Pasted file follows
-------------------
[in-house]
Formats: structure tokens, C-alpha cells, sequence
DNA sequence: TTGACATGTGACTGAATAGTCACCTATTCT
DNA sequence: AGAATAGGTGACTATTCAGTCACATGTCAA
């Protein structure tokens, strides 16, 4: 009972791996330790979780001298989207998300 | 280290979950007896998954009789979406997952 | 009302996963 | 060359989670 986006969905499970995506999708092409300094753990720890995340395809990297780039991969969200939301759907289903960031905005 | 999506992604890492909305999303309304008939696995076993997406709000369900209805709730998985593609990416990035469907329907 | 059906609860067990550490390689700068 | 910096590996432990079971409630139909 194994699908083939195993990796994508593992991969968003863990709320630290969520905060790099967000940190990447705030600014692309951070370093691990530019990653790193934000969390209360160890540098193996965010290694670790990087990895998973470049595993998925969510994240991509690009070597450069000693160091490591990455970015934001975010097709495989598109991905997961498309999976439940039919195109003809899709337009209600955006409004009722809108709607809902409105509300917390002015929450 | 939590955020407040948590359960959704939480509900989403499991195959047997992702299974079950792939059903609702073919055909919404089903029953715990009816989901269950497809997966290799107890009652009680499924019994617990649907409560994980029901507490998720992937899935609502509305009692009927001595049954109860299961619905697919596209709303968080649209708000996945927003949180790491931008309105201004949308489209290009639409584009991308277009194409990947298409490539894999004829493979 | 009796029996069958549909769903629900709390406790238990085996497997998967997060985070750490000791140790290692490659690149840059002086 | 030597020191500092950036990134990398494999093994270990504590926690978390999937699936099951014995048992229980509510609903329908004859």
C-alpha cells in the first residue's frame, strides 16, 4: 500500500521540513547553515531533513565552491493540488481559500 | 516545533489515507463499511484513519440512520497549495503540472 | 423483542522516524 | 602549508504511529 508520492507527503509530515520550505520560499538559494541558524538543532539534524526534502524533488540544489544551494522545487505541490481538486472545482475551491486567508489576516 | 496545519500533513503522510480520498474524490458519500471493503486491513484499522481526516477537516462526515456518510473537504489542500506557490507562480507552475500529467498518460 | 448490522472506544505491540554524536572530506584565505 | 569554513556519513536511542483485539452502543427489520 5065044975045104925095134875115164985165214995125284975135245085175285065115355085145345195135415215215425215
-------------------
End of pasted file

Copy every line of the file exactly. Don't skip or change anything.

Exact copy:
[in-house]
Formats: structure tokens, C-alpha cells, sequence
DNA sequence: TTGACATGTGACTGAATAGTCACCTATTCT
DNA sequence: AGAATAGGTGACTATTCAGTCACATGTCAA
């Protein structure tokens, strides 16, 4: 009972791996330790979780001298989207998300 | 280290979950007896998954009789979406997952 | 009302996963 | 060359989670 986006969905499970995506999708092409300094753990720890995340395809990297780039991969969200939301759907289903960031905005 | 999506992604890492909305999303309304008939696995076993997406709000369900209805709730998985593609990416990035469907329907 | 059906609860067990550490390689700068 | 910096590996432990079971409630139909 194994699908083939195993990796994508593992991969968003863990709320630290969520905060790099967000940190990447705030600014692309951070370093691990530019990653790193934000969390209360160890540098193996965010290694670790990087990895998973470049595993998925969510994240991509690009070597450069000693160091490591990455970015934001975010097709495989598109991905997961498309999976439940039919195109003809899709337009209600955006409004009722809108709607809902409105509300917390002015929450 | 939590955020407040948590359960959704939480509900989403499991195959047997992702299974079950792939059903609702073919055909919404089903029953715990009816989901269950497809997966290799107890009652009680499924019994617990649907409560994980029901507490998720992937899935609502509305009692009927001595049954109860299961619905697919596209709303968080649209708000996945927003949180790491931008309105201004949308489209290009639409584009991308277009194409990947298409490539894999004829493979 | 009796029996069958549909769903629900709390406790238990085996497997998967997060985070750490000791140790290692490659690149840059002086 | 030597020191500092950036990134990398494999093994270990504590926690978390999937699936099951014995048992229980509510609903329908004859």
C-alpha cells in the first residue's frame, strides 16, 4: 500500500521540513547553515531533513565552491493540488481559500 | 516545533489515507463499511484513519440512520497549495503540472 | 423483542522516524 | 602549508504511529 508520492507527503509530515520550505520560499538559494541558524538543532539534524526534502524533488540544489544551494522545487505541490481538486472545482475551491486567508489576516 | 496545519500533513503522510480520498474524490458519500471493503486491513484499522481526516477537516462526515456518510473537504489542500506557490507562480507552475500529467498518460 | 448490522472506544505491540554524536572530506584565505 | 569554513556519513536511542483485539452502543427489520 5065044975045104925095134875115164985165214995125284975135245085175285065115355085145345195135415215215425215